500 Ottawa residents receive COVID-19 vaccine in Jabapalooza finals – .

500 Ottawa residents receive COVID-19 vaccine in Jabapalooza finals – .

OTTAWA – Just after 3 p.m. Sunday, the last cow bell rang, signaling the end of a massive effort to vaccinate Ottawa residents during the last Jabapalooza.

“It was quite complicated getting the vaccine, so it made all the difference in terms of access,” said Mikayla Sherry, now fully vaccinated.

Led by Ottawa family doctor Dr. Nili Kaplan-Myrth, the event dubbed Jabapalooza saw more than 500 residents receive a blow to the arm in the Glebe on Sunday afternoon.

“We will have given 2,500 (doses) over the spring (and) summer,” said Dr Kaplan-Myrth.

“It helps Ontario and Ottawa get people fully immunized.

As of Friday, 82 percent of Ottawa residents aged 12 and over have received a dose, while 60 percent of people are fully immunized.

For Harry Wang, volunteering at Jabapalooza is something he will not forget. A first-year medical student at the University of Ottawa, the pandemic made his first year of study unique.

“It had its challenges. We haven’t had a chance to do a lot of clinical things that make things like this really more special, ”he said.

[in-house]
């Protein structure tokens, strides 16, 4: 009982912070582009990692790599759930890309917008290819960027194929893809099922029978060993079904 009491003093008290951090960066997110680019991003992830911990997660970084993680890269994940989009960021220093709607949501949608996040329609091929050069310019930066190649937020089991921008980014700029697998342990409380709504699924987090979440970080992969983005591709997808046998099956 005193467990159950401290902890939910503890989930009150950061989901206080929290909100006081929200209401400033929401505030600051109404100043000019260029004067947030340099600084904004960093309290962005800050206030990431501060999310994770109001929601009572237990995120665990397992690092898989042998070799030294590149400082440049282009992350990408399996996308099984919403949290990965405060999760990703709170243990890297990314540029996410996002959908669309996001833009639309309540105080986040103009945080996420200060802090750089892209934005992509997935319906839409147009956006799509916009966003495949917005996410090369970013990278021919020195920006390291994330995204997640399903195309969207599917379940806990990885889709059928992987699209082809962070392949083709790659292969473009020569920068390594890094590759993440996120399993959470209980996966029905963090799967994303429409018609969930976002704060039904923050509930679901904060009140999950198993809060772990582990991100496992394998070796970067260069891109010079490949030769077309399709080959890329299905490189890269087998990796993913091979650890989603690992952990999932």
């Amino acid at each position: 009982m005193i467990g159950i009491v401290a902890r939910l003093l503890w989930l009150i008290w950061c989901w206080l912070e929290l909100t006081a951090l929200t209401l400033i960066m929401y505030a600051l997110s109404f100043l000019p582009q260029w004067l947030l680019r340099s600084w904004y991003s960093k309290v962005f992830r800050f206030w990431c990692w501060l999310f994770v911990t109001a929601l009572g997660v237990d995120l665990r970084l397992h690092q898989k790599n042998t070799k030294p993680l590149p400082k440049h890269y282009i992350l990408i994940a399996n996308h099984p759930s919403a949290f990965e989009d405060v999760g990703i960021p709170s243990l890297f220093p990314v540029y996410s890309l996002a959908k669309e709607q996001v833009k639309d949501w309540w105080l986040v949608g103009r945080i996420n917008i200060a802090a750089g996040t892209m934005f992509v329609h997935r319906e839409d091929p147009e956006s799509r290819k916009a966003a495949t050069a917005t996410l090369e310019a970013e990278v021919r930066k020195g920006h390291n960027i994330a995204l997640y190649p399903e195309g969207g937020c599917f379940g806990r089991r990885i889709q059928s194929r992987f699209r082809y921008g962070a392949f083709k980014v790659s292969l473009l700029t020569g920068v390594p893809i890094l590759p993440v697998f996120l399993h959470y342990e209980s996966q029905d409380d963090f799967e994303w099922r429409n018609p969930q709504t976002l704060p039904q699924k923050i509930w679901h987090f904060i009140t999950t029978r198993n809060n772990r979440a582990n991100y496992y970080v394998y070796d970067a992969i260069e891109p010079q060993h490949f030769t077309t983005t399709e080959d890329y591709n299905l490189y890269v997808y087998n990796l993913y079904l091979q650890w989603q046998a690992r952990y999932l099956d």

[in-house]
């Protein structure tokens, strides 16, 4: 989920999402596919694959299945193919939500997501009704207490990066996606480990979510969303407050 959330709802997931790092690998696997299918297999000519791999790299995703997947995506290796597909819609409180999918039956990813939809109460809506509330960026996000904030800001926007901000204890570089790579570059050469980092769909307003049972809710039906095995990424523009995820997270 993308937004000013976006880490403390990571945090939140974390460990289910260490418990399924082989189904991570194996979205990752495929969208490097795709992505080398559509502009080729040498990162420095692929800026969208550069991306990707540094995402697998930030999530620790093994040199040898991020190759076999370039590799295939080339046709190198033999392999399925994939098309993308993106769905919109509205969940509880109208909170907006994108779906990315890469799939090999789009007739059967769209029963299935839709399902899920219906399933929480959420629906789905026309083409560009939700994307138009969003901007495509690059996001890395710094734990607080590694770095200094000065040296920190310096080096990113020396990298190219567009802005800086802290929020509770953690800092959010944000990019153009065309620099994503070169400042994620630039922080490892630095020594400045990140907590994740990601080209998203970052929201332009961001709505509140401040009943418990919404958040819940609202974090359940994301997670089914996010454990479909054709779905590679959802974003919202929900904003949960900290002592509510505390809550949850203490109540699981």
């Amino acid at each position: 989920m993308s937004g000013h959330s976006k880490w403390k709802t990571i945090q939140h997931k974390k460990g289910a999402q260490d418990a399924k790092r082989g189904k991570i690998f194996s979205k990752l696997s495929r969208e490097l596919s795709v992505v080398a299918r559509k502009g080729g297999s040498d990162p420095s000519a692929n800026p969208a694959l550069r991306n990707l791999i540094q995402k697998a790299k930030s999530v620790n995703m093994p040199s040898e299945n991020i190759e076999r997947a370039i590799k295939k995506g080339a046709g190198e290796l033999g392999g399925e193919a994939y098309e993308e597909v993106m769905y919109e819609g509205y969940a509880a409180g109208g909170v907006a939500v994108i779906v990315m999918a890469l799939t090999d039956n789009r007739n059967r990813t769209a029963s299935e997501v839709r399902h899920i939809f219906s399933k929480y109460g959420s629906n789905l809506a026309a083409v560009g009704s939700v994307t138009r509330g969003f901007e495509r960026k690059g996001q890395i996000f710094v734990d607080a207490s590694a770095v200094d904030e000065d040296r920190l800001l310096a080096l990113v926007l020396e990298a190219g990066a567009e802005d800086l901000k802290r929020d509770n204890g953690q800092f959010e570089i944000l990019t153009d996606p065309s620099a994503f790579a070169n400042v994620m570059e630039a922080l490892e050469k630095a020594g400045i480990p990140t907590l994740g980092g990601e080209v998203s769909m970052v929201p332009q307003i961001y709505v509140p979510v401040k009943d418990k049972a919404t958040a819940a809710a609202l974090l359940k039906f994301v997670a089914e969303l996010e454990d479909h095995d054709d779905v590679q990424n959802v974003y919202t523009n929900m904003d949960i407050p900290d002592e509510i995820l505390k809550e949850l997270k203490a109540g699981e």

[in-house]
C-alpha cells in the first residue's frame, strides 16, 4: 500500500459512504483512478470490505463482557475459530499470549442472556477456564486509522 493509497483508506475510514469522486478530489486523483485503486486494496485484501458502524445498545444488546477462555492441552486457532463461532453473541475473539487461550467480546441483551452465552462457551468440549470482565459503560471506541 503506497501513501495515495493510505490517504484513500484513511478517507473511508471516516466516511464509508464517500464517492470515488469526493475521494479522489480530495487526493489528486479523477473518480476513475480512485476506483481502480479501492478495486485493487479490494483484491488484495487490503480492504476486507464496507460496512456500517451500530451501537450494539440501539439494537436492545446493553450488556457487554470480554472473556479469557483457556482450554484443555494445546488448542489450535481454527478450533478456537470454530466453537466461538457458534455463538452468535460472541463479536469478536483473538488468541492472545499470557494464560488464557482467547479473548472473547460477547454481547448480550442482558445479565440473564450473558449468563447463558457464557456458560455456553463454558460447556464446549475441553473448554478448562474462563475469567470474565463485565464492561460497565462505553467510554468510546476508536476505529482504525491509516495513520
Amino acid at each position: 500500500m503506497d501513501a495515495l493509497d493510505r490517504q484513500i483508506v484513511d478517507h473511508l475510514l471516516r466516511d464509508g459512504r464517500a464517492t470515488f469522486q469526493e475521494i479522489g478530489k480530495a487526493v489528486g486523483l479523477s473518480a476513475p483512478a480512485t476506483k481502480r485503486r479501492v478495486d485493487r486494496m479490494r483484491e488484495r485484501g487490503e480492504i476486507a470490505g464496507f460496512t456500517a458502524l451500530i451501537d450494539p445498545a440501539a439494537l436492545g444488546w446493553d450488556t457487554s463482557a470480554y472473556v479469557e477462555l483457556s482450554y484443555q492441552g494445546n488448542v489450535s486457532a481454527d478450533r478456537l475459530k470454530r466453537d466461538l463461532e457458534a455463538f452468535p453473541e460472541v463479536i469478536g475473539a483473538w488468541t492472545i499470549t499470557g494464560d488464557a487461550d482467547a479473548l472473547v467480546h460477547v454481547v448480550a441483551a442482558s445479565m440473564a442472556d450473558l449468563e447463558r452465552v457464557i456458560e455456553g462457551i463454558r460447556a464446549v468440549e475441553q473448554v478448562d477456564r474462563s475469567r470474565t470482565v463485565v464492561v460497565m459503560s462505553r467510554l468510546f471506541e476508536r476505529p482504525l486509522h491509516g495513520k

This is the fifth and final Jabapalooza in Ottawa and as Dr. Kaplan-Myrth roamed the white tents filled with volunteers, musicians and residents waiting to be vaccinated, she recognized the community spirit that made the event a success.

So far, over $ 10,000 has been raised through the sale of Jabapalooza t-shirts, with donations to support local women’s shelters like Hope Cornerstone, Sakeenah Homes and Minwaashin Lodge.

“During the pandemic, women and children have increased the number of people who need to seek support and shelter,” said Dr Kaplan-Myrth. “It’s one of the things we could do at the same time as giving the vaccines. “

Meanwhile, those who showed up for a vaccine were treated to live music by Chamberfest musicians as they awaited what was a bittersweet goodbye, in what Dr Kaplan-Myrth is hoping for. be the beginning of the end.

“We will continue to administer vaccines in our offices,” she said. “But I think we responded to the need and that’s what we decided to do. “


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